History of the Piano

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History of the PianoThe piano, a well-known musical instrument that is played with a keyboard, is said to have been invented in Padua, Italy by a man named Bartolomeo Cristofori. Piano history dates all the way back to the late 17th century when it was first invented. The piano is derrived from stringed keyboard instruments such as the clavichord and harpsichord. Although the clavichord allowed for vast tones, it was too quiet. And though the harpsichord was loud enough, it did not allow for sufficient range of tone. The piano was invented in order to combine the two instruments to make one that was both loud and allowed for tone.

The invention of Cristofori’s new piano remained relatively unknown until a widely distributed article was written about his invention. This article sparked inventors to begin working on the next generation of remodeled pianos. One man, Gottfried Silbermann, only had one innitial addition to Cristofori’s piano. Silbermann added a damper pedal that was able to unanimously lift all dampers from the strings.

In the 1730s, when Silbermann first revealed his piano to Johann Sebastian Bach, Bach said that it did not allow for a high enough range. Silbermann took into account Bach’s criticism and revealed a remodeled instrument in 1747. Bach approved of this new piano, and he even helped to sale Silbermann’s instrument.

Although piano history dates back hundreds of years, piano making flourished during the 18th century. Viennese-style pianos began to be built with wood frames and had two strings on each note. Some of these pianos had keys that were coloured the opposite of modern day pianos; natural keys were black instead of white. Mozart composed his concertos especially for these 18th century pianos. Pianos built in the 18th century generally had a softer, clearer tone than modern day pianos. Due to this difference, they were usually distinguished by being called pianofortes instead of pianos.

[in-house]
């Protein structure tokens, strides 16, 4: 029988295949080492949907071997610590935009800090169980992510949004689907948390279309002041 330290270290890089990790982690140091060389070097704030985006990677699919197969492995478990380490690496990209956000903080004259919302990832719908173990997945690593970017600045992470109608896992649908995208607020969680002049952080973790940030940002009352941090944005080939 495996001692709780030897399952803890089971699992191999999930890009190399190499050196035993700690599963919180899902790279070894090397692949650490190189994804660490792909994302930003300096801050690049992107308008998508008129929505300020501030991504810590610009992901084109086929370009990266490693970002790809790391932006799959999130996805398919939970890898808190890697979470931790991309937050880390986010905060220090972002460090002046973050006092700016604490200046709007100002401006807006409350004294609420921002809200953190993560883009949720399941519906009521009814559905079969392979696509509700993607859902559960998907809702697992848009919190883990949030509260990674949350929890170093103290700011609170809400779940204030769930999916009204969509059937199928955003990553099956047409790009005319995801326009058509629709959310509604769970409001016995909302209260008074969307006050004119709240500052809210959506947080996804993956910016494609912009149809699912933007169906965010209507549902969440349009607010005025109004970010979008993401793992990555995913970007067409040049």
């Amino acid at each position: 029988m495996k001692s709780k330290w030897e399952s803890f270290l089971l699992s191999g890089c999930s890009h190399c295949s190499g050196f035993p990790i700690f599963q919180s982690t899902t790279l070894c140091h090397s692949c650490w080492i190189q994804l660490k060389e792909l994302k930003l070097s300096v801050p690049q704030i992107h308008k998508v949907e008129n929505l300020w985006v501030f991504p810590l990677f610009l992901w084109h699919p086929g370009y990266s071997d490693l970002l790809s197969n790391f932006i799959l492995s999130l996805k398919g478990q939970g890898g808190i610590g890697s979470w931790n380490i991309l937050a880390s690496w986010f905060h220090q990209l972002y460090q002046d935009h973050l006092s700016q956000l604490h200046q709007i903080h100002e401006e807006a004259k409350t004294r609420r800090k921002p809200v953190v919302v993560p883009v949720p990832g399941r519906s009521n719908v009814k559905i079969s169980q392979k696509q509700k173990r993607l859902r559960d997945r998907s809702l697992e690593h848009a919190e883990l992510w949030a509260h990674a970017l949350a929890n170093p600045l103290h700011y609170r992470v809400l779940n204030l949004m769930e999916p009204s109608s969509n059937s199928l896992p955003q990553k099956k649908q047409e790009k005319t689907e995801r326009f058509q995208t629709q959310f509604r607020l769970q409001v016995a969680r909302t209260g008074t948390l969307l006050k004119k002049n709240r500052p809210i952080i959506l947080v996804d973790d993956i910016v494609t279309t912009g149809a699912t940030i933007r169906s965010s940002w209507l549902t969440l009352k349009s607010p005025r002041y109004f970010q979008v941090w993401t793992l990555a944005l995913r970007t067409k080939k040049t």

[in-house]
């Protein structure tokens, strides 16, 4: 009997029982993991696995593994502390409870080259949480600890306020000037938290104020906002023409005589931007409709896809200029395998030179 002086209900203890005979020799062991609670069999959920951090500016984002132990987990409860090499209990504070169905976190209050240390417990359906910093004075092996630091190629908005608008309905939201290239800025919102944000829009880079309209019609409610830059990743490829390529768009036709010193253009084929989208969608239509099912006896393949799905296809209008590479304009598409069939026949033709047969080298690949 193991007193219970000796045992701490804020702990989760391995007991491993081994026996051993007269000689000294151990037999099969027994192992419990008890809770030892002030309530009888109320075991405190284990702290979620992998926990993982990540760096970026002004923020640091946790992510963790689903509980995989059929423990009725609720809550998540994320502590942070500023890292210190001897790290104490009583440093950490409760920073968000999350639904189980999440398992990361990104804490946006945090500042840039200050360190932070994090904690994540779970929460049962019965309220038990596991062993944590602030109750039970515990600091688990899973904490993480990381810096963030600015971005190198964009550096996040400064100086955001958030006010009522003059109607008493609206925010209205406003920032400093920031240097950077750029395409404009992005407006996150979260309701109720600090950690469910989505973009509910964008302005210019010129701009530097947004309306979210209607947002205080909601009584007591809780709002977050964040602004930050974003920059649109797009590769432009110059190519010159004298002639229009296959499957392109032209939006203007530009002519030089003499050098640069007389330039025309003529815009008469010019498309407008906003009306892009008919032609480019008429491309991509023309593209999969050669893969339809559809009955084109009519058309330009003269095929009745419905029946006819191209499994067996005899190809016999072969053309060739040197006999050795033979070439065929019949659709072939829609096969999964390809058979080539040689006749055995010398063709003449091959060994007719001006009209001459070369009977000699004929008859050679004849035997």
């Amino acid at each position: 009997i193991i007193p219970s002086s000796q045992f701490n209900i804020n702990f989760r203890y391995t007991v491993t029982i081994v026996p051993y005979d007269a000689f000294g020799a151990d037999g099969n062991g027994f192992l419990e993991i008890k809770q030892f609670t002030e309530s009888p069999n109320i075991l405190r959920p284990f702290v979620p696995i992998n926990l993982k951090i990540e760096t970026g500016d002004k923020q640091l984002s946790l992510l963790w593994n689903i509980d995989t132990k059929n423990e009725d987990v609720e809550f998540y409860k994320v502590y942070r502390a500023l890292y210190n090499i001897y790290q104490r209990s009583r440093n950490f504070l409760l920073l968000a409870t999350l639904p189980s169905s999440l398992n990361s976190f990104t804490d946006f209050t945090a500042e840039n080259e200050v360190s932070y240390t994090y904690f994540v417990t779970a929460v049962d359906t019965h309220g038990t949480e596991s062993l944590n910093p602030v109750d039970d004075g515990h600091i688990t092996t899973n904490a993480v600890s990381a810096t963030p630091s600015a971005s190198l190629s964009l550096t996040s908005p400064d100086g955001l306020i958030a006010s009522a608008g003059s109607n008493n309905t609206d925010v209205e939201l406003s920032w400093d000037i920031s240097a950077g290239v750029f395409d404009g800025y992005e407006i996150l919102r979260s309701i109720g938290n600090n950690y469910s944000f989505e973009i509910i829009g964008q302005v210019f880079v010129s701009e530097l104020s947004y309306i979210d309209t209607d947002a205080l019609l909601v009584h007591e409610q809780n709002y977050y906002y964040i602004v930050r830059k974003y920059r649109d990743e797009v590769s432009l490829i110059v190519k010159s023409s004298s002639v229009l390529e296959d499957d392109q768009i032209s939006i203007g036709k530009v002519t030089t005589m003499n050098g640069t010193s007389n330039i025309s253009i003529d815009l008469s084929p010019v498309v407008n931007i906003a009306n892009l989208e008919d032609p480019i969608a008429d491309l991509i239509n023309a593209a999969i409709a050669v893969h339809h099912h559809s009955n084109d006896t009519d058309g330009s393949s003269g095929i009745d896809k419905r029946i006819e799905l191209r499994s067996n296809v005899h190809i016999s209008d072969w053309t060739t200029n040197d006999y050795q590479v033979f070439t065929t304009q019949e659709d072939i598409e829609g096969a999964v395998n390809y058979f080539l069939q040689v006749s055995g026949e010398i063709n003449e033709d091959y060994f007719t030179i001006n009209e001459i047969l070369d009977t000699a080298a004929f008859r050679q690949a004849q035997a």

After the 18th century, pianos changed tremendously. Pianos were made with a more powerful sound, strings began being made with high-quality steel, and the range of tone was increased.

There are many types of modern day pianos, namely grand, upright, and digital. Grand pianos are generally the richest sounding and largest pianos. Upright pianos are more compact because strings are vertical instead of horizontal as in grand pianos. Digital pianos use digital technology to reproduce the sounds of real piano notes. On these pianos, there are no actual strings or damper pedals.

Pianos have been made popular by people in all types of music genres. From classical music to modern day rock bands, the piano serves as a fundamental instrument to all.

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